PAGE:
Man has always been fascinated by his past, and history is one of the oldest of the arts. At first it may have been confused with legend and the sagas of heroes; often it had a religious cast and purported to show the operation of the supernatural in human affairs. The Greeks were the first to secularize history, to make it a chronicle of factual events as far as these could be determined. Herodotus, who wrote in the 5th century before Christ, was called by the Greeks "the father of history."
It is only in comparatively recent times, however, that men have taken a long look at history and have tried to find out what is behind the rise and fall of dynasties, the spread and decay of civilizations. Vico, born in 17th-century Italy, is sometimes called the founder of this science. Oswald Spengler and Arnold Toynbee are modern seekers for the pattern or design in historic events. But much earlier, in the turbulent North Africa of the 1300's, an Arab scholar and statesman named Ibn Khaldoun sat down in his study in an Algerian village to compose the Muqaddimah, an Introduction to World History. If Herodotus is the father of history, Ibn Khaldoun is the father of the philosophy of history.
The 14th century in the Maghreb—the Arab West—was an age of political turmoil and intrigue, and Ibn Khaldoun was a true child of his age. Born in Tunis in 1332 of a family originally from South Arabia, Abd al-Rahman ibn Muhammad ibn Khaldoun al-Hadrami, to give him his full name, was a patrician by birth, a member of the ruling class. The University of Zeitounia, or the Olive Tree, which still exists in Tunis, was already well into its fifth century when the young Ibn Khaldoun studied there. At the age of 20 he was appointed to a minor post at the court of the Hafsid ruler of Tunis, but during hostilities between Tunis and the neighboring city of Constantine, Ibn Khaldoun absconded and fled westward. In Morocco he joined the court of the ruler of Fez, a Merinid, traditional enemy of the Hafsids. The court at Fez was a gathering place of scholars and poets, and Ibn Khaldoun continued his education there.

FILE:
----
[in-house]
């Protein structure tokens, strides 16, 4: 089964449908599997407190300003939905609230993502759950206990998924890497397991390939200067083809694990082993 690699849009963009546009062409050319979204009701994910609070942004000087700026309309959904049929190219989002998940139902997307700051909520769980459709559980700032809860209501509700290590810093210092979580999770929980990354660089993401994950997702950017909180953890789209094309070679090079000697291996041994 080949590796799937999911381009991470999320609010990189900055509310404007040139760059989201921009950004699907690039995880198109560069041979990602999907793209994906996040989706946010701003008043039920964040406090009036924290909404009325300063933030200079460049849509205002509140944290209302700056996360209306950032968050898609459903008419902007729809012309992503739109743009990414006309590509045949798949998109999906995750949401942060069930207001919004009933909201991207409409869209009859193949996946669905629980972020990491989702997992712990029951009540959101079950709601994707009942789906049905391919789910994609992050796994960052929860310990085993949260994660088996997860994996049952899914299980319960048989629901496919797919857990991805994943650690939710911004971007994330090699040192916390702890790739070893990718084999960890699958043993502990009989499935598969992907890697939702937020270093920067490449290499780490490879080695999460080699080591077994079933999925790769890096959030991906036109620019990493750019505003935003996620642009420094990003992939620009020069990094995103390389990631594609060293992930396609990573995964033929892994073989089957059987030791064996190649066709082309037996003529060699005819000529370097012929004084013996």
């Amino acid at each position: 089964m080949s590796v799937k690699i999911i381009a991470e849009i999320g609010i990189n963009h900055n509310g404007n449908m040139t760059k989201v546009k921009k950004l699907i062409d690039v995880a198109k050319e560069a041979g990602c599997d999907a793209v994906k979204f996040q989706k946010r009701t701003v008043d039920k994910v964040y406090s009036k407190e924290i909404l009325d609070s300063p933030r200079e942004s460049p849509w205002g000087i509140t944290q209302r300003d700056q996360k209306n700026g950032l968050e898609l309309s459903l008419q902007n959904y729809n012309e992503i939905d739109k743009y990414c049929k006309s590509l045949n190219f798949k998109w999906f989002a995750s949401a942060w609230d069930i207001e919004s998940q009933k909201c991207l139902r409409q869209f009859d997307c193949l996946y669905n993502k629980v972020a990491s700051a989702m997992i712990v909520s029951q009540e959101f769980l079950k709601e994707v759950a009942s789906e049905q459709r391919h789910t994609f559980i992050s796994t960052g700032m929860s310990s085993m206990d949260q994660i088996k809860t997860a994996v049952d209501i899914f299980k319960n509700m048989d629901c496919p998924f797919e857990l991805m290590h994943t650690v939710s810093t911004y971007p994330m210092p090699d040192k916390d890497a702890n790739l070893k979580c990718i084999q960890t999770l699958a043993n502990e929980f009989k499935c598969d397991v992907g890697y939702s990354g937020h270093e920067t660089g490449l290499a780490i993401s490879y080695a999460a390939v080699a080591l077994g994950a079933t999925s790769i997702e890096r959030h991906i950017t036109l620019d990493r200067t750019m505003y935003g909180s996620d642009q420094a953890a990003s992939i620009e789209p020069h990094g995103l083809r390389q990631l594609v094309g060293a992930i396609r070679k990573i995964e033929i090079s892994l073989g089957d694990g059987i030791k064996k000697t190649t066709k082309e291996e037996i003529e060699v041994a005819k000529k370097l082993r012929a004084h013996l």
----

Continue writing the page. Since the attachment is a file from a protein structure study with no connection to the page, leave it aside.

But he was drawn into politics and because of his Hafsid connections incurred the suspicion of the ruler of Fez, who was mounting an attack on Tunis. During the campaign, Ibn Khaldoun was put into prison, where he remained for nearly two years. Released on the death of this ruler, he threw himself enthusiastically into the political intrigues of the successors. When the candidate he supported died, Ibn Khaldoun fled to Spain.
Throughout the 14th century the Muslims were gradually being forced out of the Spanish Peninsula by the Christians. The family of Ibn Khaldoun had lived for several generations in Sevilla before settling in Tunis, and they may, like many Tunisian families today, have kept the key to their Spanish house to remind them of their lost domain. Granada, however, was still in Arab hands, and Ibn Khaldoun was welcomed there both for his family name and for his reputation as a scholar. The ruler in fact entrusted him with a diplomatic mission to the Christian King of Castille, Pedro the Cruel, who is said to have offered this Arab emissary a post at his own court and the restoration of his family property in Sevilla. Ibn Khaldoun declined the ofTer and returned to Granada. Another intrigue, however, soon forced him back to Africa.